Friday, January 6, 2012

A New Year's Resolution: Don't Be a Jerk

Last week, I shared with you a call to examine your life and think about how you are representing Jesus in your own life- are you doing things God's way or your way? I thought I would expand on that point this week by sharing an example from everyday life. This one comes from blogger Professor Richard Beck of Abilene Christian University who writes over at the Sojourners Blog. In his latest post, He observes how Christians' behavior in our daily life doesn't always line up with the Gospel:
One can fill a life full of spiritual activities without ever, actually, trying to become a more decent human being... Many churches are jerk factories. Take, for example, how Christians tip and behave in restaurants. If you have ever worked in the restaurant industry you know the reputation of the Sunday morning lunch crowd. Millions of Christians go to lunch after church on Sundays and their behavior is abysmal. The single most damaging phenomenon to the witness of Christianity in America today is the collective behavior of the Sunday morning lunch crowd. Never has a more well-dressed, entitled, dismissive, haughty or cheap collection of Christians been seen on the face of the earth.

I exaggerate of course. But I hope you see my point. Rather than pouring our efforts into two hours of worship, bible study and Christian fellowship on Sunday why don't we just take a moment and a few extra bucks to act like a decent human being when we go to lunch afterwards? Just think about it. What if the entire restaurant industry actually began to look forward to working Sunday lunch? If they said amongst themselves, "I love the church crowd. They are kind, patient and very generous. It's my favorite part of the week waiting on Christians." How might such a change affect the way the world sees us? Think about it. Just being a decent human being for one hour each Sunday and the world sees us in a whole new way.

But it's not going to happen. Because behavior at lunch isn't considered to be "working on your relationship with God." Behavior at lunch isn't spiritual. Going to church, well, that is working on your relationship with God. But, as we all know, any jerk can sit in a pew. But you can't be a jerk if you take the time to treat your waitress as if she were your friend, daughter or mother.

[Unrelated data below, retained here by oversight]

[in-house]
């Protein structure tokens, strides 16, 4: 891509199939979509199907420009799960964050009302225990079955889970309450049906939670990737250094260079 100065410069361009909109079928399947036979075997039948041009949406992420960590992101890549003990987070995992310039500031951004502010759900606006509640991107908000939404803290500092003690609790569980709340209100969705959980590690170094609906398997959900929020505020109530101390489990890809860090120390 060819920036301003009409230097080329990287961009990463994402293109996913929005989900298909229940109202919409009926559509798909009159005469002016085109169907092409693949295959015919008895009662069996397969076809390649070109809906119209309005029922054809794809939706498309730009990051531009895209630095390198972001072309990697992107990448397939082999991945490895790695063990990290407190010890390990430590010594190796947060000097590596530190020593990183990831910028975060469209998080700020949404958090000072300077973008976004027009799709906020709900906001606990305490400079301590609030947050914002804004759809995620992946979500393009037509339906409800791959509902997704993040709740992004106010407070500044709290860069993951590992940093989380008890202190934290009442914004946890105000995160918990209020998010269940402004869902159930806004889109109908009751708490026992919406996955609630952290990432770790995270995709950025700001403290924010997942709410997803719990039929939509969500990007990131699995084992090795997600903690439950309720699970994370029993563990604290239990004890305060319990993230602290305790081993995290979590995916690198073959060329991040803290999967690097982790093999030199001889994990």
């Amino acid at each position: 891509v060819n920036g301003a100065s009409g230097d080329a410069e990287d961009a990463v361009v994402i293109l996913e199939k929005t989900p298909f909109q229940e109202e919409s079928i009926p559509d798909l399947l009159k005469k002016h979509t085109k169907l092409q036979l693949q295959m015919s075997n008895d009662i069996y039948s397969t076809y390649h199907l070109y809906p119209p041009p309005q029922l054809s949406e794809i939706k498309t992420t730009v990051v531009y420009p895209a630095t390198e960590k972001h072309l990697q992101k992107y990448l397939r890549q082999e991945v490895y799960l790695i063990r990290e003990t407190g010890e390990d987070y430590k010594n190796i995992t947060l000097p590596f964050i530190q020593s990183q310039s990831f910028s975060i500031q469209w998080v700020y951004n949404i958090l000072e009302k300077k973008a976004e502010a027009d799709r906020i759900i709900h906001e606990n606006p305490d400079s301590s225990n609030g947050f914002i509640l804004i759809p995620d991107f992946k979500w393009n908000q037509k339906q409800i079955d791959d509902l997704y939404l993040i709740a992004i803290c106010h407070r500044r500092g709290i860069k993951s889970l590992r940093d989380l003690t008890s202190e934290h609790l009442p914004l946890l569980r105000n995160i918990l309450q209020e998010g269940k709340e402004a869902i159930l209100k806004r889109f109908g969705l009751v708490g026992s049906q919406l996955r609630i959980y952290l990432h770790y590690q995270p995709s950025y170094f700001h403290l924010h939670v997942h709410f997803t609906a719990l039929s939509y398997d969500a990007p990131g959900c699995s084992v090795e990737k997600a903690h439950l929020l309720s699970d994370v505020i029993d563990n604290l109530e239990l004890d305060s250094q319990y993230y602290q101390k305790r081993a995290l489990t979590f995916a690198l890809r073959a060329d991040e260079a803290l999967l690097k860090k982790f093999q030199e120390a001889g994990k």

Ouch. That hurts to read. But as a former waitress, I resonate with Beck's words in a very real way. In the summer of 2008, I worked as a waitress at Hoggy's, a BBQ restaurant in Dublin, OH. (By the way, I highly recommend their BBQ and all their sides. I loved Hoggy's food and still do. If you're in the Columbus area, it's worth a try!) And I actually worked the Sunday lunch crowd on a regular basis. I would listen to the podcast of Marsh Chapel while I did chores until church was out, and then the customers started coming. The Sunday lunch crowd is indeed stingy. Getting stiffed by so many people in one shift really hurt my pocketbook. By the time I reached the end of the summer, I had $25 to my name.

Beck makes an excellent point. Every time we are mean, sarcastic, selfish, or stingy in public, we ruin our own Christian witness. This includes cutting people off on the road (especially if you have one of those Jesus fish on your bumper!), cutting in line at the grocery store or coffee shop, and being rude to a customer service representative on the phone.

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When we profess a "love thy neighbor" faith but behave just like everybody else, we show others that we don't take our faith- or the Bible- seriously. Christ calls us to be mindful of our words and actions so that we don't just practice our faith on Sunday morning, we practice it through the rest of the week.

Oh, and a word about tipping: many companies in the service profession don't pay their workers minimum wage. Restaurants, hair salons, taxi companies, and spas are legally allowed to pay less, because they expect that the customers will tip enough to cover the rest. When we as consumers don't hold up our end of the bargain, that becomes a justice issue. It's not fair for our sisters and brothers in service professions to be paid less just because of the industry in which we work. My hairdresser, Claudia, is a genius. She works at Supercuts, where the haircuts are $16 and $18. Obviously, her tips aren't going to be big: 15% of $16 is only $2.40. She mentioned to me that she lives in government subsidized housing in Boston's urban core. Of course she has to live in subsidized housing- she doesn't make much! Claudia told me on Monday that the customer before me had required a lot of time and effort, and he left without giving her any tip at all. How terrible! As a former waitress, I know how that feels, so I always make sure to tip Claudia 18%. She always does an amazing job on my hair, but more importantly, she is God's child who deserves a living wage.

If we are concerned with what concerns Jesus, we will be concerned about low-wage workers. We will be concerned about whether our actions are communicating God's love to everyone- even those in the service professions. Our prayer lives and our behavior outside of church should align. As you have been out and about recently, have you noticed the way you treat others? Are you as aware of how you behave as you are of your prayer life? Do you think your witness stands  up to the "jerk test"?

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